Shadowstats' John Williams: Prepare For The Hyperinflationary Great Depression
MY COMMENT: Faber and now John Williams are making the hyper-inflation call. You should read John Williams report reguardless of your belief/position.
Zerohedge has the story here:
Shadowstats' John Williams: Prepare For The Hyperinflationary Great Depression Submitted by Tyler Durden
on 12/14/2009 14:32 -0500
John Williams, who runs the popular counter government data manipulation site Shadowstats, has thrown down the gauntlet to deflationists, and in an extensive report concludes that the probability of a hyperinflationary episode in America over the next year has reached critical levels. While the debate between deflationists and (hyper)inflationists has been a long and painful one, numerous events set off in motion by the Bernanke Fed (as a direct legacy of the Greenspan multi-decade period of cheap and boundless credit) may have well cast America as the unwilling protagonist in the sequel of the failed monetary policy economic experiment better known as Zimbabwe.
Williams does not mince his words:
The U.S. economic and systemic solvency crises of the last two years are just precursors to a Great Collapse: a hyperinflationary great depression. Such will reflect a complete collapse in the purchasing power of the U.S. dollar, a collapse in the normal stream of U.S. commercial and economic activity, a collapse in the U.S. financial system as we know it, and a likely realignment of the U.S. political environment. The current U.S. financial markets, financial system and economy remain highly unstable and vulnerable to unexpected shocks. The Federal Reserve is dedicated to preventing deflation, to debasing the U.S. dollar. The results of those efforts are being seen in tentative selling pressures against the U.S. currency and in the rallying price of gold.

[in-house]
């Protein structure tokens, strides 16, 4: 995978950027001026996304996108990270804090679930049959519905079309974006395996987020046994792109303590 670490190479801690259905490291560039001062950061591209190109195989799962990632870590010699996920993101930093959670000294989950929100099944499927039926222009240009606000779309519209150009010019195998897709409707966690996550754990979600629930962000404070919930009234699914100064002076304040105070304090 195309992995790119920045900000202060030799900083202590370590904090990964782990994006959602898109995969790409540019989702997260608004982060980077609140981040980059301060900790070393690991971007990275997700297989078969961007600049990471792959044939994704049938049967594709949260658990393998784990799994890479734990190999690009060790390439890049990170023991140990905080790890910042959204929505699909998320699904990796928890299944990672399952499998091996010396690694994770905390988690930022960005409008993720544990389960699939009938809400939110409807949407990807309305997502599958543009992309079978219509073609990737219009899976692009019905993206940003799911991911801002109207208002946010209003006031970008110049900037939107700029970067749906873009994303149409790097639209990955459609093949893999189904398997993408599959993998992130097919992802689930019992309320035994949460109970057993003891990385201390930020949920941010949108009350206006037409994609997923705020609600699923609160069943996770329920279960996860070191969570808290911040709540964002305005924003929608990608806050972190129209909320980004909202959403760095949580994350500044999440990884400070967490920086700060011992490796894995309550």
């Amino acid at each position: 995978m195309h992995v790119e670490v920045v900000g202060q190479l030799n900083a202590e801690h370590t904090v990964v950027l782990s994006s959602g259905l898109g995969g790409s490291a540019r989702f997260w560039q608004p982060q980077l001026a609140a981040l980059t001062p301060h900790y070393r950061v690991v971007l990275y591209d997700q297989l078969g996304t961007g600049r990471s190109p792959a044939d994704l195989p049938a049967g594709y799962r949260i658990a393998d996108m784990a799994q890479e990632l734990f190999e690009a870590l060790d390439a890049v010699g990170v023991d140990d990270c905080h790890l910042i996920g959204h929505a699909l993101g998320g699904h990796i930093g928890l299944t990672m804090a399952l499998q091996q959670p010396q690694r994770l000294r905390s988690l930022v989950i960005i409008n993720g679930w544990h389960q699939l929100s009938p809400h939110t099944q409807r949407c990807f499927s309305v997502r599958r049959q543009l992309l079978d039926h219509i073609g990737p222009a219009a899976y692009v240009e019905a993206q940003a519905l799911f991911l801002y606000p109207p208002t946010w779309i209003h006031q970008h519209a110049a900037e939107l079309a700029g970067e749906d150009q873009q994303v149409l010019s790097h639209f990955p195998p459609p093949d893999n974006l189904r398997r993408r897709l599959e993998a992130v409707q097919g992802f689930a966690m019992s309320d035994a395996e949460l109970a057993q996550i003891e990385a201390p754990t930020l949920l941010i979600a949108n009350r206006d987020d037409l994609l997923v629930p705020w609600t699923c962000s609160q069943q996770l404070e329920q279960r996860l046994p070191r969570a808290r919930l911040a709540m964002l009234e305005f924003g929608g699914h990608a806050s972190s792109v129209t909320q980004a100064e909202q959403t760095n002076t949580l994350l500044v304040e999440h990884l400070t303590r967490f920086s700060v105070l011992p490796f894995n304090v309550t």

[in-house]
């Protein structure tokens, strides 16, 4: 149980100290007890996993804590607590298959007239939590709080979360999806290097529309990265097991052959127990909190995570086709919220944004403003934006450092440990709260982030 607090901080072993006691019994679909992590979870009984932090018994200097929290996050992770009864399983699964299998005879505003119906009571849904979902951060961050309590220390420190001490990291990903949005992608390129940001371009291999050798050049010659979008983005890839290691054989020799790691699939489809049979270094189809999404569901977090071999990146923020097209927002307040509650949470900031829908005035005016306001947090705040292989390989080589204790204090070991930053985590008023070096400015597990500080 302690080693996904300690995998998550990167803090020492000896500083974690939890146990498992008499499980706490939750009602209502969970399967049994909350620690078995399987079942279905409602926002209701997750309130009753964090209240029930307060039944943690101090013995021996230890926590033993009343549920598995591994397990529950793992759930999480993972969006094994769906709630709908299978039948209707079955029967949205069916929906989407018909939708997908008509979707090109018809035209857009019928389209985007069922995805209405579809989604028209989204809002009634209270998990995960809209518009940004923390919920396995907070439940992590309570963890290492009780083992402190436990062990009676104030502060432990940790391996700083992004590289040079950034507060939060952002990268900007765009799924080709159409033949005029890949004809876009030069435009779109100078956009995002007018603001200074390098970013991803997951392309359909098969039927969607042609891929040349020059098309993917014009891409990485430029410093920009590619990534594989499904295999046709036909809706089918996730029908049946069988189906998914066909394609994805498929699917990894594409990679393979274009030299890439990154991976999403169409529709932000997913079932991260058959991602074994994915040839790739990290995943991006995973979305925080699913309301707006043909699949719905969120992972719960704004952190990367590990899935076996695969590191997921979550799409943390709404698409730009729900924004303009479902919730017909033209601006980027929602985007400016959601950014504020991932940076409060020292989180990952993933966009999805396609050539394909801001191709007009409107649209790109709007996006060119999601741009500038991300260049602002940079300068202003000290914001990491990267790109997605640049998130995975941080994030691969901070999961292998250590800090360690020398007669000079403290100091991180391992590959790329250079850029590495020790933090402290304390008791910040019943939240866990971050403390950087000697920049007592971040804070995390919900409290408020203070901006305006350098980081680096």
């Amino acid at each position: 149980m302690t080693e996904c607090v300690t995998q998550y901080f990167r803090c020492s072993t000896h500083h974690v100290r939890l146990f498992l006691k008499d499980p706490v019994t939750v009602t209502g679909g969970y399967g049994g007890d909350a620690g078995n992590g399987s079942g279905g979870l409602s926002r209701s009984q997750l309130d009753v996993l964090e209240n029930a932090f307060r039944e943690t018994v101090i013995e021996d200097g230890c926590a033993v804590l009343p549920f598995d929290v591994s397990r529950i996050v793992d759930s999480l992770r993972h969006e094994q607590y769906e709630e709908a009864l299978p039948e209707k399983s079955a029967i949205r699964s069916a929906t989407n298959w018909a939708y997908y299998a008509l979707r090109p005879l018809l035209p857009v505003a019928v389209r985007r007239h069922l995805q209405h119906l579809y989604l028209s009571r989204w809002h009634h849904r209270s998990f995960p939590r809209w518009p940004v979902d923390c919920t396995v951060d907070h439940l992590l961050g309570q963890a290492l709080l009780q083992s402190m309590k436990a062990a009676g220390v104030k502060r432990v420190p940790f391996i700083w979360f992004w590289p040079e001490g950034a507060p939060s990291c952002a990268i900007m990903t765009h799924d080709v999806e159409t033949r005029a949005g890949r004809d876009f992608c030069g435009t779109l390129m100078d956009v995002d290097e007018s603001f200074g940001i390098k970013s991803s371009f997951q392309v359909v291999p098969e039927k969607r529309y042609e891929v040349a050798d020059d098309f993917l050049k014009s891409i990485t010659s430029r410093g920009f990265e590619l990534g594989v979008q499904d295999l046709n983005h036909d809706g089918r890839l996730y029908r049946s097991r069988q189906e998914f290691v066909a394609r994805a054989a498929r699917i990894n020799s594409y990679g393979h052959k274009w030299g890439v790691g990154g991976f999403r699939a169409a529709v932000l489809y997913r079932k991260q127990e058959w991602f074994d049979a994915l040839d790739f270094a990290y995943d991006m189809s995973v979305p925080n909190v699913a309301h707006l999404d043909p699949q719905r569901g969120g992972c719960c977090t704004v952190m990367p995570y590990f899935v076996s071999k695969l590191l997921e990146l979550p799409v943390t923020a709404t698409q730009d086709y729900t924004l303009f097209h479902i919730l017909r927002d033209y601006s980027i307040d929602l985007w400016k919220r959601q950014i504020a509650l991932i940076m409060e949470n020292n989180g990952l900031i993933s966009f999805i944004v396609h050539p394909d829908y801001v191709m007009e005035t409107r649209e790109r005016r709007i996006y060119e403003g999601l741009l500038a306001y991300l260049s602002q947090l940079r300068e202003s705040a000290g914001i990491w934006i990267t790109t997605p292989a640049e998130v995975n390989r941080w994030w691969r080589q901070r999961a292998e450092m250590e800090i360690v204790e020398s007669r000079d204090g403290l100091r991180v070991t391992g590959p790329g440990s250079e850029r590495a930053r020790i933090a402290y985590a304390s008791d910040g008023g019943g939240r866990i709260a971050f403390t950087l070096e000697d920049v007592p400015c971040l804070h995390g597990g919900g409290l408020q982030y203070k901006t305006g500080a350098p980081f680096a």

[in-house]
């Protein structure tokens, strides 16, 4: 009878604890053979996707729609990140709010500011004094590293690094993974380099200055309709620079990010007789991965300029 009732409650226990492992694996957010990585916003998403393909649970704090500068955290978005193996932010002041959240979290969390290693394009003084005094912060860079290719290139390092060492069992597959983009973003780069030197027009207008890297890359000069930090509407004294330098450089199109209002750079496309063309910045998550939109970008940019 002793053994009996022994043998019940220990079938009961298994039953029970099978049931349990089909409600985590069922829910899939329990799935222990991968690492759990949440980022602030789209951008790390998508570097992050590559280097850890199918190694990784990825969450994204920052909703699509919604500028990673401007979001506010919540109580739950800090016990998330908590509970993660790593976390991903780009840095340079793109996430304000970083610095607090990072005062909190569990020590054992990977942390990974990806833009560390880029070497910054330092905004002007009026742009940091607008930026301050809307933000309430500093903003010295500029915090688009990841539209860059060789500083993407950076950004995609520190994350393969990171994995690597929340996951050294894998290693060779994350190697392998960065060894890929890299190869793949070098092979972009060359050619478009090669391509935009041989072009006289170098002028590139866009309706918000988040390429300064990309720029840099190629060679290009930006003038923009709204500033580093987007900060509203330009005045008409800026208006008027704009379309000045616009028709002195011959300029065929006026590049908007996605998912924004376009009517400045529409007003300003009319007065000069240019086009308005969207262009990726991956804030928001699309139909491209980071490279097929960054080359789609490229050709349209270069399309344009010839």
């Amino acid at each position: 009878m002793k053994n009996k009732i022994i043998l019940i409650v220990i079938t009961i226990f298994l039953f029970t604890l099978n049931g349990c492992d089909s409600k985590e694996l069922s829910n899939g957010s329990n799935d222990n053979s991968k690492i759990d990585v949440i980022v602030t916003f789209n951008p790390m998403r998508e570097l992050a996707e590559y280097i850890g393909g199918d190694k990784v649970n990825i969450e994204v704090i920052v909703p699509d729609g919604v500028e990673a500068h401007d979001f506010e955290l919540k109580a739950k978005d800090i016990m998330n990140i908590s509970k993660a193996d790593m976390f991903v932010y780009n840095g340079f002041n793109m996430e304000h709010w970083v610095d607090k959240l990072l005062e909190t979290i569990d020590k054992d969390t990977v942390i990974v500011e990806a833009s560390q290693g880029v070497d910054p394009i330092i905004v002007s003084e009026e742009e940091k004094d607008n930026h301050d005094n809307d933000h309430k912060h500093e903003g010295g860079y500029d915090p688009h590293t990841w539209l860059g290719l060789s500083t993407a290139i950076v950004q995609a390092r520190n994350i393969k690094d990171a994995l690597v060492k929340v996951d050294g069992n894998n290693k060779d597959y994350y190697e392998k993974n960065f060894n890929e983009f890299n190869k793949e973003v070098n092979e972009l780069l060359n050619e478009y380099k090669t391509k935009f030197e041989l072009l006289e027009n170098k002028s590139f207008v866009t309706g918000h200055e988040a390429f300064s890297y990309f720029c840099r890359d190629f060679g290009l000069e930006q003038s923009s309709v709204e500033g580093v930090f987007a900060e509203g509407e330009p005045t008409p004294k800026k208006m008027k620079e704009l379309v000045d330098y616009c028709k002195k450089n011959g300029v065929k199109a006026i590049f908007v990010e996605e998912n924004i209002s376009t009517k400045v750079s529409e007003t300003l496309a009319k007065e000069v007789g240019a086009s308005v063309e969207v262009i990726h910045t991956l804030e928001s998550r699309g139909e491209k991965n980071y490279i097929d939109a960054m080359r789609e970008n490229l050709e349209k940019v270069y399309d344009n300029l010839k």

And even as Bernanke continues existing in a factless vacuum where he sees no asset bubbles, Williams takes aim at the one party almost exclusively responsible for the economic carnage that will soon transpire:
The crises have been generated out of and are centered on the United States financial system, triggered by the collapse of debt excesses actively encouraged by the Greenspan Federal Reserve. Recognizing that the U.S. economy was sagging under the weight of structural changes created by government trade, regulatory and social policies -- policies that limited real consumer income growth -- Mr. Greenspan played along with the political and banking systems. He made policy decisions to steal economic activity from the future, fueling economic growth of the last decade largely through debt expansion.
The Greenspan Fed pushed for ever-greater systemic leverage, including the happy acceptance of new financial products, which included instruments of mis-packaged lending risks, designed for consumption by global entities that openly did not understand the nature of the risks being taken. Complicit in this broad malfeasance was the U.S. government, including both major political parties in successive Administrations and Congresses.
As with consumers, the federal government could not make ends meet while appeasing that portion of the electorate that could be kept docile by ever-expanding government programs and increasing government spending. The solution was ever-expanding federal debt and deficits.
Purportedly, it was Arthur Burns, Fed Chairman under Richard Nixon, who first offered the advice that helped to guide Alan Greenspan and a number of Administrations. The gist of the wisdom imparted was that if you ran into problems, you could ignore the budget deficit and the dollar. Ignoring them did not matter, because doing so would not cost you any votes.
Back in 2005, I raised the issue of a then-inevitable U.S. hyperinflation with an advisor to both the Bush Administration and Fed Chairman Greenspan. I was told simply that "It's too far into the future to worry about."
Indeed, pushing the big problems into the future appears to have been the working strategy for both the Fed and recent Administrations. Yet, the U.S. dollar and the budget deficit do matter, and the future is at hand. The day of ultimate financial reckoning has arrived, and it is playing out.
The rest is here: